• National heritage: Ericeira village and Mafra Palace
  • Others: NEUHAUS – Chocolate Store in Historic Centre

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Silver Coast, a different kind of place . . .

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Silver Coast, a different kind of place . . .

Summer is a great time to relax, to be with family and friends, travel around the world discovering fantastic places, different cultures and celebrating life. I’ve been in Bilbao and Pamplona in the summer and took part of Sanfirmin bull-running which is quite an experience and also in Amsterdam and London which are two beautiful cities. I’m passionate about Cultures and Architecture and the way both mark each country and its people.

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This summer is being busy as ever and I have decided to stay at home and enjoy some quality time with my family whenever the job allows. For my surprise I’m doing what I usually recommend my clients, which is enjoying the beach and this fantastic weather, visiting places and delighting myself with the local gastronomy - sea food is highly recommended.

I discovered numerous events taking place in Óbidos and other parts of the Silver Coast and they are just making this summer such a special one. I start with Golf in the morning and a light breakfast around 10AM. Beach follows and I tend to vary between Praia D’El Rey beach, Foz and São Martinho. Occasionally I pick up the jeep and discover new and isolated places, which are so perfect without a single foot print. At night Óbidos and Foz have been my favourites. Foz has a fantastic night life, the bars are crowded and Greenhill night club, who has been open to public for more than 25 years, has many surprises Óbidos is always a fun place to visit and this summer is repeating the success of previous years.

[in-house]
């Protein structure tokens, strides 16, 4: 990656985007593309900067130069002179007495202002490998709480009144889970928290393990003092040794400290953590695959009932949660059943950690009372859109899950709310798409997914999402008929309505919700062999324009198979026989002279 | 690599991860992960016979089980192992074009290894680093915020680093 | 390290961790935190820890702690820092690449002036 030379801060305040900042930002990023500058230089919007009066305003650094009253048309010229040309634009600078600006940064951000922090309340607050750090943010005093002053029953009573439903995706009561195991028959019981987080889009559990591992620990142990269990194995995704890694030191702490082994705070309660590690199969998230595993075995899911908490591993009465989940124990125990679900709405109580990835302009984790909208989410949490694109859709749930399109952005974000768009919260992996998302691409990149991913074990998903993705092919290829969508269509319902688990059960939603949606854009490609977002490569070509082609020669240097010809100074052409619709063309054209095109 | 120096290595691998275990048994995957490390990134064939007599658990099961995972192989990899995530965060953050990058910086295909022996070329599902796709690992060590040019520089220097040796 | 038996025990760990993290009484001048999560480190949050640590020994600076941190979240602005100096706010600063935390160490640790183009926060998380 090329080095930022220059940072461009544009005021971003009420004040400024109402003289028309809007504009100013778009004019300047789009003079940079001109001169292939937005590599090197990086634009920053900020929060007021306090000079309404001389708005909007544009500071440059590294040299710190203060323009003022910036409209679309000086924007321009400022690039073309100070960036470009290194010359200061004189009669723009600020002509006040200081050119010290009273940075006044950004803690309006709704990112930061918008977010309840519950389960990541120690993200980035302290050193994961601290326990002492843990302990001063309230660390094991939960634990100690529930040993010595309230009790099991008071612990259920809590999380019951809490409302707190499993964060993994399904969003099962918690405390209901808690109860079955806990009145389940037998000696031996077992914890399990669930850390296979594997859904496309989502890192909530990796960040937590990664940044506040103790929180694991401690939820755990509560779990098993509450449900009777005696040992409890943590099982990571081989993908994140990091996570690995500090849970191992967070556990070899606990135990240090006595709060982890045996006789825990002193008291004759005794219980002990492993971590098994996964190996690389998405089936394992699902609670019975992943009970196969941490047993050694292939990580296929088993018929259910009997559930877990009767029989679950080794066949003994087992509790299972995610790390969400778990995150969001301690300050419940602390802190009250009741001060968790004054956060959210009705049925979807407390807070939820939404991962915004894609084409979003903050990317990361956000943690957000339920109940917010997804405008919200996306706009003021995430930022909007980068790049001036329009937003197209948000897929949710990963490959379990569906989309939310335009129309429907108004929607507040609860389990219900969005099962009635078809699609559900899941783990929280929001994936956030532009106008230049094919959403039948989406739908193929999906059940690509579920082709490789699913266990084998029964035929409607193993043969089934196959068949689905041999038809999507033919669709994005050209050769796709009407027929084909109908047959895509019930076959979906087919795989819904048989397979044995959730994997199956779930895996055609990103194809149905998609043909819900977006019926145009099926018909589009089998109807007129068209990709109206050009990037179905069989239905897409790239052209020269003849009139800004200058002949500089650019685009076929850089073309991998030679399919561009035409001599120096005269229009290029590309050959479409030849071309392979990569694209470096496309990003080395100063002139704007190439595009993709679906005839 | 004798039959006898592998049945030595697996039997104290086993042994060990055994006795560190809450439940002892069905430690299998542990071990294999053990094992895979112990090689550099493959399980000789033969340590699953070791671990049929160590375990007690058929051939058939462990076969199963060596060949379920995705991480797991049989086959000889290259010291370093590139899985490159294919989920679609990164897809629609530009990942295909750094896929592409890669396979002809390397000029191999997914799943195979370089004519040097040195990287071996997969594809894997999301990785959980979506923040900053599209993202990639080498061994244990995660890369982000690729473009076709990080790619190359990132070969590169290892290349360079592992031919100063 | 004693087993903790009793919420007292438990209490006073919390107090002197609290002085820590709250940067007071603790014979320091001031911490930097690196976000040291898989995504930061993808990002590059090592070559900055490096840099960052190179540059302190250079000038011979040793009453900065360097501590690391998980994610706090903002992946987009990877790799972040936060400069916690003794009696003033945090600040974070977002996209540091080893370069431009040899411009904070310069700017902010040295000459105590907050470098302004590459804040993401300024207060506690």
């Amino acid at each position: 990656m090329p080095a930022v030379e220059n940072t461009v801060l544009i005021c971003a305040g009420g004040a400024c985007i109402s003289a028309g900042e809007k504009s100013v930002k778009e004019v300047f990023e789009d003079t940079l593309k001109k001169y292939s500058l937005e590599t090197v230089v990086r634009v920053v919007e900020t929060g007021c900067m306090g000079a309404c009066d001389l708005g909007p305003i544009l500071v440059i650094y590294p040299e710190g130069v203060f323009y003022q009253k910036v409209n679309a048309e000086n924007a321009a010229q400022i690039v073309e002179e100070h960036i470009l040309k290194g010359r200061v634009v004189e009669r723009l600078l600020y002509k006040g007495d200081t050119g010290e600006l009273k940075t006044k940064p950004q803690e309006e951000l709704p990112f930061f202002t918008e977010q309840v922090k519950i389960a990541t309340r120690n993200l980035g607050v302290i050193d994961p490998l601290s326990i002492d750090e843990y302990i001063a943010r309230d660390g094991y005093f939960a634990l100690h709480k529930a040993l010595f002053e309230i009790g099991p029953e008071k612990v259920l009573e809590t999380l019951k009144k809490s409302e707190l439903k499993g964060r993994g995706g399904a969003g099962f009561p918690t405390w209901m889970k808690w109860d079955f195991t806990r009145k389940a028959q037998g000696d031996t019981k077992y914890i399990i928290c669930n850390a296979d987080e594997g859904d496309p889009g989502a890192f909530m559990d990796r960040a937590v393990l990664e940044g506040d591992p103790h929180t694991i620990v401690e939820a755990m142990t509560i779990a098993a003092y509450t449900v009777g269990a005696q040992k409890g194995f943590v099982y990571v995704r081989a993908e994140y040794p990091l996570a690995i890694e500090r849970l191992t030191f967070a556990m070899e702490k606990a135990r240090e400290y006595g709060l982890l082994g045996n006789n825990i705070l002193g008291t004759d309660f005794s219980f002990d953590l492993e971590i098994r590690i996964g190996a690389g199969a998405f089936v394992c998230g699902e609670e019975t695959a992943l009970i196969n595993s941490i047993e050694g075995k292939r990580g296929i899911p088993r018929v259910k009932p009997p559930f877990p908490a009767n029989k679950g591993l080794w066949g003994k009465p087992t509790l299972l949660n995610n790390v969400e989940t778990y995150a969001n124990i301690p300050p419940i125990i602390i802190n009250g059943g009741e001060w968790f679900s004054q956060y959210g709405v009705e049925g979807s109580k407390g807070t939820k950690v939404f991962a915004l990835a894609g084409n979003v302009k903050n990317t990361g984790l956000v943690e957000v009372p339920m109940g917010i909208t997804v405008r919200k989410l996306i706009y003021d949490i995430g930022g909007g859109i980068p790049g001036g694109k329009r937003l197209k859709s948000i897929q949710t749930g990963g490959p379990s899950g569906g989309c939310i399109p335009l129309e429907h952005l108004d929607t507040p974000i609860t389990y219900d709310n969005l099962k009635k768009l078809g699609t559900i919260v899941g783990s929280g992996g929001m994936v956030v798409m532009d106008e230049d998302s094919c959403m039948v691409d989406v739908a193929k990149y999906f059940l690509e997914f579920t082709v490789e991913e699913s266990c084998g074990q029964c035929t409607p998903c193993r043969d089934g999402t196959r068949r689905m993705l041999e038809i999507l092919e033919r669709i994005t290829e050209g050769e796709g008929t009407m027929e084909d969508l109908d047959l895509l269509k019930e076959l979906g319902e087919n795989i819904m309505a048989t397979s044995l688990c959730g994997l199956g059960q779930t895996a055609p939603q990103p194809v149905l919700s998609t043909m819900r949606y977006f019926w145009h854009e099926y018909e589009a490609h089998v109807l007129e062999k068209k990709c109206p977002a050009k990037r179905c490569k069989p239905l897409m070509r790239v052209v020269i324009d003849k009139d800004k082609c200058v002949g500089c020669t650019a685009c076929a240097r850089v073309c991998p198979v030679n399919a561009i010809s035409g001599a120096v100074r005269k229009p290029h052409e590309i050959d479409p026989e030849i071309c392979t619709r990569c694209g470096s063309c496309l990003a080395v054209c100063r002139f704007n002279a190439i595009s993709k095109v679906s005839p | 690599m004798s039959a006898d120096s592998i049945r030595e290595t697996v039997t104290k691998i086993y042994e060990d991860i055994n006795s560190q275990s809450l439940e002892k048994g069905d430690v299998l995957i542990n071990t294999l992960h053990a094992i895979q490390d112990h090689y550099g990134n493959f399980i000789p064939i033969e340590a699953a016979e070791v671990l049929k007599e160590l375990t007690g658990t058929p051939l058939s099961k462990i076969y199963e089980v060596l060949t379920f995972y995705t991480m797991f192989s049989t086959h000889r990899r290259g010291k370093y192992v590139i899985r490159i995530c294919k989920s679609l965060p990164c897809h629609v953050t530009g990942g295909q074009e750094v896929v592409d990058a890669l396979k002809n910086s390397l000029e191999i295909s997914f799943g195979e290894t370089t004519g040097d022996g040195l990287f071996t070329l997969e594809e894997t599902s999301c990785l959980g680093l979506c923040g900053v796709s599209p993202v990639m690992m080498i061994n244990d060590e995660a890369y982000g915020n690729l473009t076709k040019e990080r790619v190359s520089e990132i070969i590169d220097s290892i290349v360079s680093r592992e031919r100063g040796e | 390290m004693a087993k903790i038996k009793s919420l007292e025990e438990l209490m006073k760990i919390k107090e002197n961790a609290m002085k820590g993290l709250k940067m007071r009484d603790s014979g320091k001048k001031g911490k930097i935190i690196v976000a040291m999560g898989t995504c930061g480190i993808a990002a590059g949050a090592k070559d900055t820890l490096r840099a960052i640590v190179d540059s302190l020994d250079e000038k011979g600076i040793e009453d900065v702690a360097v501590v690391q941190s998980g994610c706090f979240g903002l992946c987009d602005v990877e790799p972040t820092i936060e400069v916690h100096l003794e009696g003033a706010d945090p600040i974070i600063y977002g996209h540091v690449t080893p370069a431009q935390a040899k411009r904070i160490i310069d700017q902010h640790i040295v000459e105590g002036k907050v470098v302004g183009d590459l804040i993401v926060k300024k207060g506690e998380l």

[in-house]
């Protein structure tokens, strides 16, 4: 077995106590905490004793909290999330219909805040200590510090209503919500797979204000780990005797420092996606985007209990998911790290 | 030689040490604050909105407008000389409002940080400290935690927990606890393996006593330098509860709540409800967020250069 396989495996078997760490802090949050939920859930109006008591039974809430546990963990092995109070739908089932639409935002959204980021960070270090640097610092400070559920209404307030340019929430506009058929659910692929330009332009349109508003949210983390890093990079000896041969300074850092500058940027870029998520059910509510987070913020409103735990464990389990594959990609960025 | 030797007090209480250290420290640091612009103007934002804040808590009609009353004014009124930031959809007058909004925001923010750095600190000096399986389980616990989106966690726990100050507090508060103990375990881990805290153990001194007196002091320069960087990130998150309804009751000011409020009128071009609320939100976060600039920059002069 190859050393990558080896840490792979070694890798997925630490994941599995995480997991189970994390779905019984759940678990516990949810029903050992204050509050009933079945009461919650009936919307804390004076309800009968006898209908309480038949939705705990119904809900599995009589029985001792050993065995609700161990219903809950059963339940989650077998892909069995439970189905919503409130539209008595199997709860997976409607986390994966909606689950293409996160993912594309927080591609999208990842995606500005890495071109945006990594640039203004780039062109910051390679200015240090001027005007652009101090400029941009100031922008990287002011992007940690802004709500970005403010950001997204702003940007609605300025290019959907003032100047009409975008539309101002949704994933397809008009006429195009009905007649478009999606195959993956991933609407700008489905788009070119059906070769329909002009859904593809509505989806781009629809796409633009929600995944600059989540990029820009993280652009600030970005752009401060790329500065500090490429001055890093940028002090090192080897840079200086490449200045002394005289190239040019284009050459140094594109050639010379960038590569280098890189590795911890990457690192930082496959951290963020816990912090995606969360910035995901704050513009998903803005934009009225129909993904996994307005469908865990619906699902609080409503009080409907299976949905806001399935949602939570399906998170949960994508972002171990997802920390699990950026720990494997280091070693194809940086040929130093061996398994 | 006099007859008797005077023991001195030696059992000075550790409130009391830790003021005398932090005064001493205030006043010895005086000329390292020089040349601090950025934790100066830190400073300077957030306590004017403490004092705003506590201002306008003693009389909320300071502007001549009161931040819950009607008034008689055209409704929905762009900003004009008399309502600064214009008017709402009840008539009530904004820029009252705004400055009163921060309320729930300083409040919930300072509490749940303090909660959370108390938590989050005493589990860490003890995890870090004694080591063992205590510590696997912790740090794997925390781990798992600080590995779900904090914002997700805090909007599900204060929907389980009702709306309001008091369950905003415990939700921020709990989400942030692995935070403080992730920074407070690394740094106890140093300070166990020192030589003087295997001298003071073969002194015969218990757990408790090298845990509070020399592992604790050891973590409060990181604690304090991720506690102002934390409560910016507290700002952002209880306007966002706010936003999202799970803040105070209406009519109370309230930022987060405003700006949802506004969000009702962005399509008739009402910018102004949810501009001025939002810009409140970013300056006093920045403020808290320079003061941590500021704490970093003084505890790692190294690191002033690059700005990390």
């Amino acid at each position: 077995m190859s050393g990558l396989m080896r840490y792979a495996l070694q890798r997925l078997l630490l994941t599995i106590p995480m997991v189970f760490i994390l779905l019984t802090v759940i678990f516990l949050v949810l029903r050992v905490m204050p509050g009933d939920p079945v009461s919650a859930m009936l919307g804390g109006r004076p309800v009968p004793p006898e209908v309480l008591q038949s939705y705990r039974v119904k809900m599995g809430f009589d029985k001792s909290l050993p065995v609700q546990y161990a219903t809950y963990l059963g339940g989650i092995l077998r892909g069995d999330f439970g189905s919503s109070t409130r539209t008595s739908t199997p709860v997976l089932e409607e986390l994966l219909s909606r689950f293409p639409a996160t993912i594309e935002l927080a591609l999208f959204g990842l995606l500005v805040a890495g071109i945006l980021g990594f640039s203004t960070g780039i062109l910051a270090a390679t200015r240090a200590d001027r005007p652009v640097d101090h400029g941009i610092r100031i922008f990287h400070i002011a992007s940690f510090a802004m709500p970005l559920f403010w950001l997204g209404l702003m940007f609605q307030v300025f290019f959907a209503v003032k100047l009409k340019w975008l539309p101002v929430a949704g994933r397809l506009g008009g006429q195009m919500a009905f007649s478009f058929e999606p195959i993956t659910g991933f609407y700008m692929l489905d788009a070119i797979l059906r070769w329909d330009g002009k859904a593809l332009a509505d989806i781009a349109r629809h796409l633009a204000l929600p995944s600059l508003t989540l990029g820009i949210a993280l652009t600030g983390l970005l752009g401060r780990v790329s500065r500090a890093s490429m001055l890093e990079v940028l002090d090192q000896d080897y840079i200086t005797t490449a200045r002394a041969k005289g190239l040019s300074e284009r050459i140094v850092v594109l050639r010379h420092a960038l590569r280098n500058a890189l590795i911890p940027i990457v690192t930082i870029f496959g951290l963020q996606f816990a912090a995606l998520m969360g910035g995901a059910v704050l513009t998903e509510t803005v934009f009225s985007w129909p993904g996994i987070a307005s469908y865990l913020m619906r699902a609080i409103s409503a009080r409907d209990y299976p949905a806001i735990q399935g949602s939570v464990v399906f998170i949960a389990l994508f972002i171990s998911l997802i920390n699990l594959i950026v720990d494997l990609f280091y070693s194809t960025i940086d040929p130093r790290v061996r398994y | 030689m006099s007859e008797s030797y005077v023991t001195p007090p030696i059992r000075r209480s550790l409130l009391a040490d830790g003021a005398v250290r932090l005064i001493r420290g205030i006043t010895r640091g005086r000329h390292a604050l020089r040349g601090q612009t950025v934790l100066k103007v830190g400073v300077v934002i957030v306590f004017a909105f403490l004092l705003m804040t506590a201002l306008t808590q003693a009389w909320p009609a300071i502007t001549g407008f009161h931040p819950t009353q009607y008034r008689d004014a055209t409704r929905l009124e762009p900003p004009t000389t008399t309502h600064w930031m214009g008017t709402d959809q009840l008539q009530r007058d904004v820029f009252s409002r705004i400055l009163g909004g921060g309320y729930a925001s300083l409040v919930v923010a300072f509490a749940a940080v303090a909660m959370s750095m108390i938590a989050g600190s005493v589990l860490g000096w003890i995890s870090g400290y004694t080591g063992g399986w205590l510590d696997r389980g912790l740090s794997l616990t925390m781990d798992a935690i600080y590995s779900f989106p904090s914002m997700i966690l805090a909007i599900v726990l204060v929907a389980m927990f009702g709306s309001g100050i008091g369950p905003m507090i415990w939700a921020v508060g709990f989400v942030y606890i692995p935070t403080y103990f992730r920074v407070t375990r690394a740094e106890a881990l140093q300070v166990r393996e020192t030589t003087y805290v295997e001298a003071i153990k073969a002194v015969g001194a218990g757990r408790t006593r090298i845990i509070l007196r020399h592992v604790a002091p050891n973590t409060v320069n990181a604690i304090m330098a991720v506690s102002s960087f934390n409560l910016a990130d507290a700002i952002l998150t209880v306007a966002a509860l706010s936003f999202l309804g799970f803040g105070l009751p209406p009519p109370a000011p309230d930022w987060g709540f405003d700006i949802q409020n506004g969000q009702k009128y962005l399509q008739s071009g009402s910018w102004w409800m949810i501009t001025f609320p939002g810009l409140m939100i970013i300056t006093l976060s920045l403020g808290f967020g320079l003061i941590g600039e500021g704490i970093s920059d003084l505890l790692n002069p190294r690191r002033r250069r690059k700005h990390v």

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The medieval market has invaded the village and even confined to the castle walls, in the narrow streets is common to come across with knights fitting for land or a peace of meat.

This event is undoubtedly one of the most popular organized in Obidos. Flowing vibrant banners and heraldic flags, wizards, jugglers, court jesters, wandering minstrels, musicians, mimes and thespians provide the vivacious merriment. Craft demonstrators and some 150 food, beverage and merchandise vendors recreate the customs and spirit of medieval Europe. The afternoon concludes with four jousting knights on horseback.

For half a dozen "torreoes", the fair's official coin, visitors can buy a little bit of everything from medieval clothing to shoes, jewellery, or even experience a "medieval" meal

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The Opera Festival is held every year and in its five years of existence has drawn a large audience to the many operas that have been staged. It is a unique project that mergers the cultural heritage to the promotion and valorisation of Óbidos. This summer festival is unique in the country and presents some of the most popular operas of all time, always with an exceptional backdrop of Óbidos.

The operas concerts are "9th Symphony"  - Beethoven; The Barber of Seville" - Rossini; "La Bohème" - Puccini; and Opera Gala with Elisabete Matos (for more details go to obidos.pt)